Jeremiah 15:15-21 - O LORD, You know; remember me and visit me, and take vengeance for me on my persecutors. In Your forbearance take me not away; know that for Your sake I bear reproach. Your words were found, and I ate them, and Your words became to me a joy and the delight of my heart, for I am called by Your Name, O LORD, God of hosts. I did not sit in the company of revelers, nor did I rejoice; I sat alone, because Your hand was upon me, for You had filled me with indignation. Why is my pain unceasing, my wound incurable, refusing to be healed? Will You be to me like a deceitful brook, like waters that fail? Therefore thus says the LORD: "If you return, I will restore you, and you shall stand before Me. If you utter what is precious, and not what is worthless, you shall be as My mouth. They shall turn to you, but you shall not turn to them. And I will make you to this people a fortified wall of bronze; they will fight against you, but they shall not prevail over you, for I am with you to save you and deliver you, declares the LORD. I will deliver you out of the hand of the wicked, and redeem you from the grasp of the ruthless."
There was a time when I could not feel God's presence, and I was tempted to imagine He wasn't paying attention. Then I committed a sin—never mind what, exactly!—and it was amazing just how quickly I felt that divine eye swivel and focus on me with all God's attention. Yikes! I was about to get disciplined, and it wasn't going to be fun.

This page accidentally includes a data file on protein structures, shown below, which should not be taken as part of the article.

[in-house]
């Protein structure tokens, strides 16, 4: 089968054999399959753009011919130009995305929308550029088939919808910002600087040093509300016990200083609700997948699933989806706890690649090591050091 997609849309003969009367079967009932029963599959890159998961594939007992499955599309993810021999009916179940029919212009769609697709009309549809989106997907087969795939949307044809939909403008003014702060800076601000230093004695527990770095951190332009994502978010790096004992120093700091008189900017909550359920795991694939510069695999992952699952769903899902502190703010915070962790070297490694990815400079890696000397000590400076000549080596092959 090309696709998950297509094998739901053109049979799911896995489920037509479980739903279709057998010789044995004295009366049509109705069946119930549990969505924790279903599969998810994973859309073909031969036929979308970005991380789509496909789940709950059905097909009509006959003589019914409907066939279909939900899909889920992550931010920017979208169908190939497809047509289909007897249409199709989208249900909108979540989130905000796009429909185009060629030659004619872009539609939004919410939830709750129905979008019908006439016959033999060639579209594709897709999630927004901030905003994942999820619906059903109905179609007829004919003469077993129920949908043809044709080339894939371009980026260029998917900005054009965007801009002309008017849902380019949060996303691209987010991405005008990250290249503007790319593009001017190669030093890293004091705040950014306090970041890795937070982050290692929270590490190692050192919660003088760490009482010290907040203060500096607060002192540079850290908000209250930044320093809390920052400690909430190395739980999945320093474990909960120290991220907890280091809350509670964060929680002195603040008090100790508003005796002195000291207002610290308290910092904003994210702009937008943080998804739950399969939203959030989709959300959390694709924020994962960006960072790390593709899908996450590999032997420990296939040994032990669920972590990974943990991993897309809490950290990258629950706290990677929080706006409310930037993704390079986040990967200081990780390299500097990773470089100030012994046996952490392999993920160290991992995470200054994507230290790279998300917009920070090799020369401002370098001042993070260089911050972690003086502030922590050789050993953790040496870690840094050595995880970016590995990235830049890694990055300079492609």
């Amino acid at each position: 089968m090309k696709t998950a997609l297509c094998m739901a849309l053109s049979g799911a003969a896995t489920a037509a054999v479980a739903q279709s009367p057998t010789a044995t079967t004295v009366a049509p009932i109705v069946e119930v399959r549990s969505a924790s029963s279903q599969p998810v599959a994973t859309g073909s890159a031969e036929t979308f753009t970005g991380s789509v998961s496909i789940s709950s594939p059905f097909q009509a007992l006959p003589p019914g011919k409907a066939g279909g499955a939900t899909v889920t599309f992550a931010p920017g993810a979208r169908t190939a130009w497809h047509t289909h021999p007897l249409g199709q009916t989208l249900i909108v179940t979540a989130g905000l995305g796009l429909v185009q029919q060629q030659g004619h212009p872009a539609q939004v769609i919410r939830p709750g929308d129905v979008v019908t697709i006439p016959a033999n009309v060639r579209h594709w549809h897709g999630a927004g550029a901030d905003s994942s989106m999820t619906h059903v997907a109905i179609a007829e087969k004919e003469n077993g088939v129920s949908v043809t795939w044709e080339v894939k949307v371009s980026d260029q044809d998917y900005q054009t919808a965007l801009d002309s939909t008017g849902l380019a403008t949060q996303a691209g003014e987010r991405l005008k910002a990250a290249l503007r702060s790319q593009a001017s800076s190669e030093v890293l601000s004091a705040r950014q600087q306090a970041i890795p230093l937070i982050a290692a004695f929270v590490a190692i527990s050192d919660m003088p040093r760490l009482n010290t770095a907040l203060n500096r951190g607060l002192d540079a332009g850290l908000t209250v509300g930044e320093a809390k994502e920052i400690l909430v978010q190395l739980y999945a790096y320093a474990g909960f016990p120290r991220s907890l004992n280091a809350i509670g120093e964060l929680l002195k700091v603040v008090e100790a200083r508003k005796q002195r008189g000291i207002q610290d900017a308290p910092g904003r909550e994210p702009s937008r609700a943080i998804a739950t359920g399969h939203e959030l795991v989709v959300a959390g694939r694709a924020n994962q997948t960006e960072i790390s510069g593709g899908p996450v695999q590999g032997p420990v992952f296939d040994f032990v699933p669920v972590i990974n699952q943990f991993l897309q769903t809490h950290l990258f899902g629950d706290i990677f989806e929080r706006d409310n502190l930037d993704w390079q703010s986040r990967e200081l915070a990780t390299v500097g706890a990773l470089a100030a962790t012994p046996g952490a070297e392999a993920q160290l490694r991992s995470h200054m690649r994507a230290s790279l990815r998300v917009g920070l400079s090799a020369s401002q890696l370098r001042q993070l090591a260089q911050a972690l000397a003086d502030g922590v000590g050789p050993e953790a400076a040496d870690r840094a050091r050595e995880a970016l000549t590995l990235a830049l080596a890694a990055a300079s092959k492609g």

But the odd thing was, there was a certain joy in that. I didn't enjoy the discipline—and yet the fact that God called me on my behavior meant that He cared enough to set me straight. I got what was coming to me—but I also got something else—new evidence that God loved me and cared about my well-being.
Something like that is happening to Jeremiah in today's reading. Jeremiah is hurt and angry, and he's spewing out complaints in every direction. The first thing he asks is for God to pay back his enemies, but to show mercy to Jeremiah himself. Oh dear! That's not very Christian, but it is human. He goes on to complain a great deal more, while God listens patiently.
Then Jeremiah goes too far at last. He turns on God Himself—"Why is my pain unceasing, my wound incurable, refusing to be healed? Will you be to me like a deceitful brook, like waters that fail?"
At this point, God calls a halt. No more of this nonsense! Jeremiah is to repent immediately and speak the truth, not worthless stuff. It's a sharp and fatherly rebuke—and yet the whole thing is shot through with Gospel. "I will restore you ... they shall not prevail over you, for I am with you to save you and deliver you, declares the LORD." Even in the middle of discipline, God is expressing His love.
And that's the love God shows to each one of us through Jesus Christ our Savior. His death on the cross makes it plain that our sin is deadly serious. But it also shows that God Himself is willing to do whatever it takes to reconcile us to Himself and bring us back as His own dear children. He will even die by torture and rise from the dead to get us back again—to get you back again. You are His beloved, and nothing you could ever do will stop Him from loving you and wanting you home.
THE PRAYER: Dear Lord, thank You that You love me, even when You discipline me. In Jesus' Name. Amen.
This Daily Devotion was written by Dr. Kari Vo.
1. When have you been properly disciplined?
2. What benefit did you get from it?
3. How does God's discipline show his love for you?
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